Typical Miles, and in my opinion the greatest jazz-rock album that Miles Davis ever did.

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Member: metrognome
Date: 6/18/2006

A Tribute to Jack Johnson is one of the earliest of Miles Davis' so-called "electric" or fusion albums. It came only about a year after the massively influential and huge-selling Bitches Brew (400,000 copies the first year) and preceded all the other monstrous double albums that would characterize so much of Davis' '70s output. At first glance, Jack Johnson almost doesn't seem to be in the same category with these albums. The freaky cover art, 11-piece bands and platform shoes that featured in one way or another on many of those albums are all absent here. One could say Jack Johnson is like a last look back at the old Miles before the man dove head first into the avant-garde acid funk of his next several albums. That's not to say this is not a very progressive album, however. To listen to Jack Johnson is tantamount to witnessing the very birth of jazz-rock. Bitches Brew may have been electric, but the rock element in it was still rather diluted when compared to Jack Johnson. This album is an unabashed manifesto of what one could expect to come out of the next several years of jazz fusion, but this was just the beginning.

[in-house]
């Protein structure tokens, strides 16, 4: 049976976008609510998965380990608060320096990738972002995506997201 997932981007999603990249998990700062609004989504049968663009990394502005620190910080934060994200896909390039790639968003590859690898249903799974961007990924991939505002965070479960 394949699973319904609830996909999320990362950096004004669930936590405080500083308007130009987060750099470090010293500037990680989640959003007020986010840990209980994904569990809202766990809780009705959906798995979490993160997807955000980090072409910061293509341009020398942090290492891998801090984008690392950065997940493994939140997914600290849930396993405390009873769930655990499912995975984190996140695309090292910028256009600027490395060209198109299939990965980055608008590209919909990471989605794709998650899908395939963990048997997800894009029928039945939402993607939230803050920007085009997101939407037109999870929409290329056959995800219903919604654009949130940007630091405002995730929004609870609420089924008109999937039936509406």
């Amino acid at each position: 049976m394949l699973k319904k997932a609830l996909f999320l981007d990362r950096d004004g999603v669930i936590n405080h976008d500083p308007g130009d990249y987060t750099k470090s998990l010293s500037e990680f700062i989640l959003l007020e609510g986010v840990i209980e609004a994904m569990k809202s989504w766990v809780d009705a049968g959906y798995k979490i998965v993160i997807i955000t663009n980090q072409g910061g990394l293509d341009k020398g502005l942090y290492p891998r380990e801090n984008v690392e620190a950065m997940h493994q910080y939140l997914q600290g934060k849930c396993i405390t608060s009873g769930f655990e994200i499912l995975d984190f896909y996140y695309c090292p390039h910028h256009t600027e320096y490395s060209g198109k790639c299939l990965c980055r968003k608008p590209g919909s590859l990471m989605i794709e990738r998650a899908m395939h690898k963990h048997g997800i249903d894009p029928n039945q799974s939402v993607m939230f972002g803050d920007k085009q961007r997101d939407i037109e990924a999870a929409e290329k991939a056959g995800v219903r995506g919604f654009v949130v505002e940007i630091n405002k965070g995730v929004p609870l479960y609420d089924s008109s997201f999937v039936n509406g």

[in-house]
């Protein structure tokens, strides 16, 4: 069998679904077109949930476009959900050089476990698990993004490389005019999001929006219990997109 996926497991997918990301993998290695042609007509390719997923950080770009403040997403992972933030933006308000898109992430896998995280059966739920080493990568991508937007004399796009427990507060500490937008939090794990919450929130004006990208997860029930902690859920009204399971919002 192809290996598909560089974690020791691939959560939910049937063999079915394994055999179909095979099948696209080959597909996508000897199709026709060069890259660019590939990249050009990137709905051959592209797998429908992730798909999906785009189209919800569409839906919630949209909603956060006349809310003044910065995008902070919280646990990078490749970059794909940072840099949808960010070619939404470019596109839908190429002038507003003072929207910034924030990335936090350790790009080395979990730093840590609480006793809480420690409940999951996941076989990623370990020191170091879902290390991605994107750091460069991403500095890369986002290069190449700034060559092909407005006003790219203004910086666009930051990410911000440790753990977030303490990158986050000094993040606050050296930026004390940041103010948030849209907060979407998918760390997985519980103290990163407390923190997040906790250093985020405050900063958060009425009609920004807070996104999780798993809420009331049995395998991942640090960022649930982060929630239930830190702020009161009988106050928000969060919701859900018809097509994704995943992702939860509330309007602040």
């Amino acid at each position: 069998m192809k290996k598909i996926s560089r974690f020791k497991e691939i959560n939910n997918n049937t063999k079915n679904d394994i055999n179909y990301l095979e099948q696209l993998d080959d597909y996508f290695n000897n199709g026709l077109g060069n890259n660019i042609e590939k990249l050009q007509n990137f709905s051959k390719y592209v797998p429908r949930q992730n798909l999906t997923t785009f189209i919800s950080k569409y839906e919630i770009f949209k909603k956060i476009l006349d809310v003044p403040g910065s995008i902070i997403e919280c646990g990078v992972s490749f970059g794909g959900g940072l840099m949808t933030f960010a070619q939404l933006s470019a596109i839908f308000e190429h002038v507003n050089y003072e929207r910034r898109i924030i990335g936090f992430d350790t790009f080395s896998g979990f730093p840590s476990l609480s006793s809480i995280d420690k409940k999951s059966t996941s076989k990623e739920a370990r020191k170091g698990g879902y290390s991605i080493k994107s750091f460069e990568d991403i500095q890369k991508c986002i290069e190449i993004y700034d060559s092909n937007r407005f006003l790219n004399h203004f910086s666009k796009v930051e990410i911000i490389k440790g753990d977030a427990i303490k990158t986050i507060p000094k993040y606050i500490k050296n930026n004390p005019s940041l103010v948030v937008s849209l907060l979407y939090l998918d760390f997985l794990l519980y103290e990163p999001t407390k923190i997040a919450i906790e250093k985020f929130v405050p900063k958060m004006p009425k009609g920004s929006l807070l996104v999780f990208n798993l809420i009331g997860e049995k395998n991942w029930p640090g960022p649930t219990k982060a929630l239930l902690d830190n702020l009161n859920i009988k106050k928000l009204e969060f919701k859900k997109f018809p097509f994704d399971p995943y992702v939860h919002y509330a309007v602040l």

Davis' trumpet playing on this album is cleaner, tighter and more energetic than much of he would do for the next five years. Subsequent releases found Davis acting more and more as a bandleader and a multi-instrumentalist. On Jack Johnson, he still seems content to just be one of the greatest trumpet players in the world. Davis' backing band is lean and mean here too. Herbie Hancock (keyboards), John McLaughlin (guitar), Steve Grossman (sax), Billy Cobham (drums) and Michael Henderson (bass) form a rock-solid group of just the essentials. The cacophonous polyrhythms and wall-of-fuzz guitar solos of future albums had not crept in yet, so as good as those albums are in their own ways, this can seem like a breath of fresh air in comparison.